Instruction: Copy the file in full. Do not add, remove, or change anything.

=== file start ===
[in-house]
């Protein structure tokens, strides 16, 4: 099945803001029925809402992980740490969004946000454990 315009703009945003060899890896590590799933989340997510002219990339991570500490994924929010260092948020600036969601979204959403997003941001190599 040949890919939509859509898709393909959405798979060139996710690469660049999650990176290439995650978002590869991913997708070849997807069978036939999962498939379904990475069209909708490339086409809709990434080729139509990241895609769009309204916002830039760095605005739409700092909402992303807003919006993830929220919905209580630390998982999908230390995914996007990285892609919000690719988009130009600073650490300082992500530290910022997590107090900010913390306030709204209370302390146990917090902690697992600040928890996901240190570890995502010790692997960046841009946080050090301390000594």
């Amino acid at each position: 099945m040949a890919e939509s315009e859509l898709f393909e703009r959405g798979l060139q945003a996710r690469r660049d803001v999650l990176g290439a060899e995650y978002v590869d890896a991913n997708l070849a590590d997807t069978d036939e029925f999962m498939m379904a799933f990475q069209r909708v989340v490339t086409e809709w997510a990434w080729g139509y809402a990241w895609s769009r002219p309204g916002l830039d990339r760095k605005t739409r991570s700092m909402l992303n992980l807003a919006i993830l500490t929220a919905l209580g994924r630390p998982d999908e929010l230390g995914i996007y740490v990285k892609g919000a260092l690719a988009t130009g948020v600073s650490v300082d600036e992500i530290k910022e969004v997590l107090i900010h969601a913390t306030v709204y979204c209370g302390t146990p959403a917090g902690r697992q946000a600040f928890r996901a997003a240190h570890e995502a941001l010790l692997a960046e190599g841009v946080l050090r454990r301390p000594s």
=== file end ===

[in-house]
């Protein structure tokens, strides 16, 4: 099945803001029925809402992980740490969004946000454990 315009703009945003060899890896590590799933989340997510002219990339991570500490994924929010260092948020600036969601979204959403997003941001190599 040949890919939509859509898709393909959405798979060139996710690469660049999650990176290439995650978002590869991913997708070849997807069978036939999962498939379904990475069209909708490339086409809709990434080729139509990241895609769009309204916002830039760095605005739409700092909402992303807003919006993830929220919905209580630390998982999908230390995914996007990285892609919000690719988009130009600073650490300082992500530290910022997590107090900010913390306030709204209370302390146990917090902690697992600040928890996901240190570890995502010790692997960046841009946080050090301390000594």
């Amino acid at each position: 099945m040949a890919e939509s315009e859509l898709f393909e703009r959405g798979l060139q945003a996710r690469r660049d803001v999650l990176g290439a060899e995650y978002v590869d890896a991913n997708l070849a590590d997807t069978d036939e029925f999962m498939m379904a799933f990475q069209r909708v989340v490339t086409e809709w997510a990434w080729g139509y809402a990241w895609s769009r002219p309204g916002l830039d990339r760095k605005t739409r991570s700092m909402l992303n992980l807003a919006i993830l500490t929220a919905l209580g994924r630390p998982d999908e929010l230390g995914i996007y740490v990285k892609g919000a260092l690719a988009t130009g948020v600073s650490v300082d600036e992500i530290k910022e969004v997590l107090i900010h969601a913390t306030v709204y979204c209370g302390t146990p959403a917090g902690r697992q946000a600040f928890r996901a997003a240190h570890e995502a941001l010790l692997a960046e190599g841009v946080l050090r454990r301390p000594s």